The movie Psycho imprinted many people through the gruesome murder of Janet Leigh's character in a motel shower. More than one of my male clients has told me that he would not take a shower in a motel without locking the door of the bathroom. This was twenty-some years after seeing the movie! I was also amazed since I hadn't thought that it would have affected men so strongly. Hitchcock was a genius! Because he was as good as he was, we have an imprinted generation.
Another movie, Jaws, had such a strong imprinting effect that it kept many people away from the seashore for a long time. Even when people went back to swim, many did not feel comfortable going out past wading depth. And all that many of us have to hear is a few beats of the accompanying music to set our hair on end! Remember, the next time you are totally engrossed in a book or movie, watch out for imprints!
People in advertising have long understood the importance of imprints. They seek to imprint us with such slogans as "Things go better with " With enough repetition, even resisted imprints can become part of your inner mind attitudes, and you may follow the path of least resistance and buy the product.
I once had a woman client whose life had been changed for the worse by a major imprint she gave herself when she was five years old. She was of Japanese descent, and grew up in Southern California. She was sixty at the time I worked with her. She had never married and had always pined for a husband. She knew she had some inner block causing her to stay single.
When we checked her inner mind, we found one imprint that was causing this program. When she was five years old her older brother, who was six and a half, tried to have sex with her. (Precocious). She broke and ran away from him and as she ran, he yelled after her, "If you ever get married, you have to do that!" And she responded angrily, "Then, I will never marry!"
She grew up, went to college, and had affairs (only with safely married men). She dated a bachelor for ten years and when he finally asked her to marry him, she told me it was as if a wall came up around her. She couldn't answer him. She said he finally got tired of asking and drifted away. So her life was ruled by one powerful imprint from early childhood until she came to see me. She did release it. Starting at sixty was probably a little late for her but she was happy to be free to accept her life's desire.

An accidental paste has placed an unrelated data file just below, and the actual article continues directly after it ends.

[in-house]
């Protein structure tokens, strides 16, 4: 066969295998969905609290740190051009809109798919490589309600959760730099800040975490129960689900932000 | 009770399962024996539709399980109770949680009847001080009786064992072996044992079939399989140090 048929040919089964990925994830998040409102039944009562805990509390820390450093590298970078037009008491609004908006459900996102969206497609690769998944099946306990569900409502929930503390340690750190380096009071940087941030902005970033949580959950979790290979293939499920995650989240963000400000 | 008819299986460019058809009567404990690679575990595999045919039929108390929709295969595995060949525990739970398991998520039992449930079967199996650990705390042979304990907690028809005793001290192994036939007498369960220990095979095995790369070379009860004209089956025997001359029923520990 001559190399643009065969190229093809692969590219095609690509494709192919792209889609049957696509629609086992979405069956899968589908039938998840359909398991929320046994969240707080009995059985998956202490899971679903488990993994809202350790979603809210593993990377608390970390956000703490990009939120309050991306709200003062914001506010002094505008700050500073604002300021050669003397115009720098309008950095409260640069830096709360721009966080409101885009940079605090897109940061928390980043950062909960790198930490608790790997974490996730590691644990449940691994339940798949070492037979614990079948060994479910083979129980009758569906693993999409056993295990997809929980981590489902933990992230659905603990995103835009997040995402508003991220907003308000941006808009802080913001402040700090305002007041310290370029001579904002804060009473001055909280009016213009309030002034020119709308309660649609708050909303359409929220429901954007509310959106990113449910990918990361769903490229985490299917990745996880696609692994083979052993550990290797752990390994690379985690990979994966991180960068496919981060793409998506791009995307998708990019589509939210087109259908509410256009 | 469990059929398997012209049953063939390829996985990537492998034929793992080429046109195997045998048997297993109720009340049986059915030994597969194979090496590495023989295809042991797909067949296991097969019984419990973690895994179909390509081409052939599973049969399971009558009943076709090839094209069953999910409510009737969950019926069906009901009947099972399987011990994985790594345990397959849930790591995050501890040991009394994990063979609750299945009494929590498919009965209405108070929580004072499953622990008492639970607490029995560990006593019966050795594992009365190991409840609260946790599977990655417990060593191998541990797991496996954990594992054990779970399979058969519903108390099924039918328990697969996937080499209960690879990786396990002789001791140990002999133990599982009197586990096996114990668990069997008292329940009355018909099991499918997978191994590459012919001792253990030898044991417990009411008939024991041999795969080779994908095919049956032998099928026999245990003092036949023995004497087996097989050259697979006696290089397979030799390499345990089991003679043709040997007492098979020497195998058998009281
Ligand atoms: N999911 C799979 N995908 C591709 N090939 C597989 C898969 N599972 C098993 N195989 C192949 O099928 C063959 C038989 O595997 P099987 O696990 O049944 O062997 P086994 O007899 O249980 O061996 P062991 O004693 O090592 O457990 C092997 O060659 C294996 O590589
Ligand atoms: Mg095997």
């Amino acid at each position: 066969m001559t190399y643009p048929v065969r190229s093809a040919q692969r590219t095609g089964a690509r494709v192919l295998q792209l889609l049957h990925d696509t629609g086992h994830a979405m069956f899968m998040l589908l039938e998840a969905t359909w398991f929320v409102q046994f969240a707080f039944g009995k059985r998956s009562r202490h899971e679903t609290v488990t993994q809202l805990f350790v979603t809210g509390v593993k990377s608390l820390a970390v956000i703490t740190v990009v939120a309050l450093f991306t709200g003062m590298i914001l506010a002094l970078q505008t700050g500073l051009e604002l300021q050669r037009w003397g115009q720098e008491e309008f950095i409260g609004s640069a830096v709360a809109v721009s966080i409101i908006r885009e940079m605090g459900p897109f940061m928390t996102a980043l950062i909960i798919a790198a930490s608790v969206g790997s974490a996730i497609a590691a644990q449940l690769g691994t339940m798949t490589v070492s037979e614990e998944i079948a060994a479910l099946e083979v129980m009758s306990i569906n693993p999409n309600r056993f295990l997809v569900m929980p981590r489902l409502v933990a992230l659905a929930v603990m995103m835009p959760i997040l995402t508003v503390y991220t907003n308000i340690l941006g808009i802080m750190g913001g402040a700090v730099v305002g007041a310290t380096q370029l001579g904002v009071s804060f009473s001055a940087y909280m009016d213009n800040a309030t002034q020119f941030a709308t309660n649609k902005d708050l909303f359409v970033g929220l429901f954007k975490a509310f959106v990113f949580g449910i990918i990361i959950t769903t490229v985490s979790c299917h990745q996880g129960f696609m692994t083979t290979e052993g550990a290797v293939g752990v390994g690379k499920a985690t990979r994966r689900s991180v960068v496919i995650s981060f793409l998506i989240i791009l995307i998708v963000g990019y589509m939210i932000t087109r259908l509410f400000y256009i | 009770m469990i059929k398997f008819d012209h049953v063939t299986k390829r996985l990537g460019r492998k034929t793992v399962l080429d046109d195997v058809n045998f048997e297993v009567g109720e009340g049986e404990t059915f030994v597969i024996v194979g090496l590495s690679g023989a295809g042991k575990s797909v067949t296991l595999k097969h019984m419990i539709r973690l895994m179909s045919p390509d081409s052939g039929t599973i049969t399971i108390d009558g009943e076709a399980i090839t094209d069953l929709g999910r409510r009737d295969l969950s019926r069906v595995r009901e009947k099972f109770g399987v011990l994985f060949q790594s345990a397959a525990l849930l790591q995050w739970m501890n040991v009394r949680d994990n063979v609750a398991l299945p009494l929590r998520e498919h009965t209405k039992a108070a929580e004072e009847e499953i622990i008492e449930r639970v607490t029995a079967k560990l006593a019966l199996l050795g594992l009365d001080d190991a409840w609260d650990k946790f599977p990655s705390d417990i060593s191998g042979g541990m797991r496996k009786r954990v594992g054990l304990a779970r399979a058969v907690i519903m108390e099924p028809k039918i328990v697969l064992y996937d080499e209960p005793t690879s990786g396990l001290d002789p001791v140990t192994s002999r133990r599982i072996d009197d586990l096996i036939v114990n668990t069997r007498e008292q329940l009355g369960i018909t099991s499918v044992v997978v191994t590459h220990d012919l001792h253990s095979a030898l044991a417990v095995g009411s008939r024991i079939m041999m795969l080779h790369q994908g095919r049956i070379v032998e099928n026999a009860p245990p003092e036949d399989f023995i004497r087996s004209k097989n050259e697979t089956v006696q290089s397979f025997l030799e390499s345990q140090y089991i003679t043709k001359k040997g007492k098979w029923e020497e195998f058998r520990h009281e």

If something is strongly communicated to you as a child by an authority figure like a parent, a teacher, or doctor, (or by a peer to a teenager), an imprint may be created with only one statement. If you say something to yourself with strong enough emotion, again, it may only take once.
Next is the Benefit. We learn about benefits early in life. As a child, if we scrape our knee, Mom picks us up, kisses it and makes us feel better, giving us love and attention. As we continue through life, we may manipulate others and ourselves to continue to produce these inner mind payoffs.
As we get older, we learn that if we get sick, we get to stay home from school. In our more mature experience, we get to stay home from work. They even call it benefits in the work place. How much can we be sick, go to the hospital, stay home?
One of my clients, after I had explained the keys, said, "I recognize all these ways, but especially the benefit. I was raised by Russian Jewish immigrant parents, and I was one of nine children. The only time my mother ever touched me was if I was sick." So, since he was number four of the nine, and also probably had greater need than some of the others, he became the sick child.
The poor harassed mother had no time to give to each child unless it was demanded. "But, " he continued, "when I was sick, she was wonderful, she would hold her hand on my forehead all night long!" You could just see this little boy feeling that he surely was in heaven with all that attention. By the way, the man was 72 years old when I worked with him and he related it as if it were yesterday.